■ロンドンにある通称V&A (正式: Victoria and Albert Museumヴィクトリア・アンド・アルバート博物館)は、私の好きな博物館のひとつ。 昨年12月のコラムにも書かせていただいたナショナルギャラリーも素晴らしいが、V&Aは特に芸術とデザインに関するコレクション内容とその数の多さは素晴らしく、3,000 年余りに及ぶ多彩な世界文明の遺物がコレクションされています。
■今回の新たな発見と驚き!! ウッーこの感動を誰かに話さずにいられよか・・・。「ねぇ、ねぇ、見て見て。これってすごいと思いません? だって1860年のこの時代に既にガラスのビーズタッセルがついたティーコージーがあったなんて!! 今のビーズブームも真っ青デス」。
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■TEA COSY About 1860
Techniques & Materials: Glass beads on a linen canvas ground lined with silk; with twisted silk braid trimming and silk and glass tassels
Place of Manufacture: Probably embroidered in England
Height: 27 x Width: 46 x Depth: 7.5
This tea cosy decorated with glass beads is a typical example of mid-19th-century amateur embroidery. The design of roses and lilies on a bright blue ground is characteristic of popular floral design in the 1850s and early 1860s. The cosy would have been kept for special occasions and used with the ‘best’ silver or porcelain tea pot when entertaining important visitors for afternoon tea.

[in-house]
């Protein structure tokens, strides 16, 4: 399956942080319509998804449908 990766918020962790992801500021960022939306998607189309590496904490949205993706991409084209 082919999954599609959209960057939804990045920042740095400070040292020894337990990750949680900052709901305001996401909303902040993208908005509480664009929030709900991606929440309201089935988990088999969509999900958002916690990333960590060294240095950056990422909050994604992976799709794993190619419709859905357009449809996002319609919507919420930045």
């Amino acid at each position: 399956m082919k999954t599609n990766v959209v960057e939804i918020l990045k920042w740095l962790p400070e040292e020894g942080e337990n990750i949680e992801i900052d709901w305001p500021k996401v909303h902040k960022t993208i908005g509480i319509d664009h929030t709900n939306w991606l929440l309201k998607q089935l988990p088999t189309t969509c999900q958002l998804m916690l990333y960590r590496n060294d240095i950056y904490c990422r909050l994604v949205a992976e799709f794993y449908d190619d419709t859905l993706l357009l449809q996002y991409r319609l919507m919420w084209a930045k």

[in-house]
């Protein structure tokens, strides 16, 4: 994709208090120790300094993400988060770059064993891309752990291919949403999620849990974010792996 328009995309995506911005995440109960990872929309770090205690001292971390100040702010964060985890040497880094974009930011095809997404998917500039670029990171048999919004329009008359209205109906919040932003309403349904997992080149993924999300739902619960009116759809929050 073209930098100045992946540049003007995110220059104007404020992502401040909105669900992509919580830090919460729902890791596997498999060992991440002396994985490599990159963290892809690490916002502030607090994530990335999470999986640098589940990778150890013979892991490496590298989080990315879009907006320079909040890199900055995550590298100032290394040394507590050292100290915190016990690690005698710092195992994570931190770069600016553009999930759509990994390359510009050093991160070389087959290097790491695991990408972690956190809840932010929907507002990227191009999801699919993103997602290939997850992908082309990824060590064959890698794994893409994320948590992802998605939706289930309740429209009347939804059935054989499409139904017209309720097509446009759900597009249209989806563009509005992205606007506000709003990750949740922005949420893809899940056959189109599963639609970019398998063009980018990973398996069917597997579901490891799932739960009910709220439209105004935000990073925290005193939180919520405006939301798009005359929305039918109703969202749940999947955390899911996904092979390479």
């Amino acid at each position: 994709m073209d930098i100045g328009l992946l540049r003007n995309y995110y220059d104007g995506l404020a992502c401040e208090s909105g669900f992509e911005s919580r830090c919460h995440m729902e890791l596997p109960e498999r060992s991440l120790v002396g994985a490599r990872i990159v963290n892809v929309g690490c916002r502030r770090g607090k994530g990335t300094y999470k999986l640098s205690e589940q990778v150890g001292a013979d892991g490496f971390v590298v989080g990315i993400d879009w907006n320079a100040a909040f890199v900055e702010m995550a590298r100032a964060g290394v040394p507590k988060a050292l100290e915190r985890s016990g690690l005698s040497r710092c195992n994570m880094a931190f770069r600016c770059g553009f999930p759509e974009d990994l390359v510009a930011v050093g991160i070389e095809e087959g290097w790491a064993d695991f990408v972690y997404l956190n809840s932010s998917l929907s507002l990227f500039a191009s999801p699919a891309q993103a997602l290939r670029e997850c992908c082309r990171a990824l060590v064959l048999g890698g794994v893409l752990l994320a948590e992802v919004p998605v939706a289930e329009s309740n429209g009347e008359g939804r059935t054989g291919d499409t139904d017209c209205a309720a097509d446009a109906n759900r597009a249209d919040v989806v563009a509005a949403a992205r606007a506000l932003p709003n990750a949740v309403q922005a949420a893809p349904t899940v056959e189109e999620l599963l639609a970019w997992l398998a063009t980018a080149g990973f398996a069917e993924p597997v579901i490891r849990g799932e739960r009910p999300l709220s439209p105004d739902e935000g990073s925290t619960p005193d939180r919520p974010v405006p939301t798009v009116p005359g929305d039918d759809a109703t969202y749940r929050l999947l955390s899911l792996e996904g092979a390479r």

Beads were popular for all forms of Victorian embroidered decoration on dress and for a wide range of domestic items in middle-class homes, such as upholstery, cushions, bell-pulls and fire screens. The glass industries of Germany and Italy produced and exported vast numbers of glass beads for this use in a wide variety of colours. The beads used in this example were known as ‘pound’ beads as they were purchased by weight. This tea cosy is decorated with two popular types: those in bright opaque colours and others in translucent clear shades.
This tea cosy would have been made from a kit or perhaps from a pattern in a ladies’ magazine. It would not have been used in fashionable homes, as it was advised that a tea cosy ‘should never be seen in a lady’s drawing room’. Instead, tea cosies became popular in more modest homes.
Given by Mrs M. O’Meara
Museum no. Circ.177-1963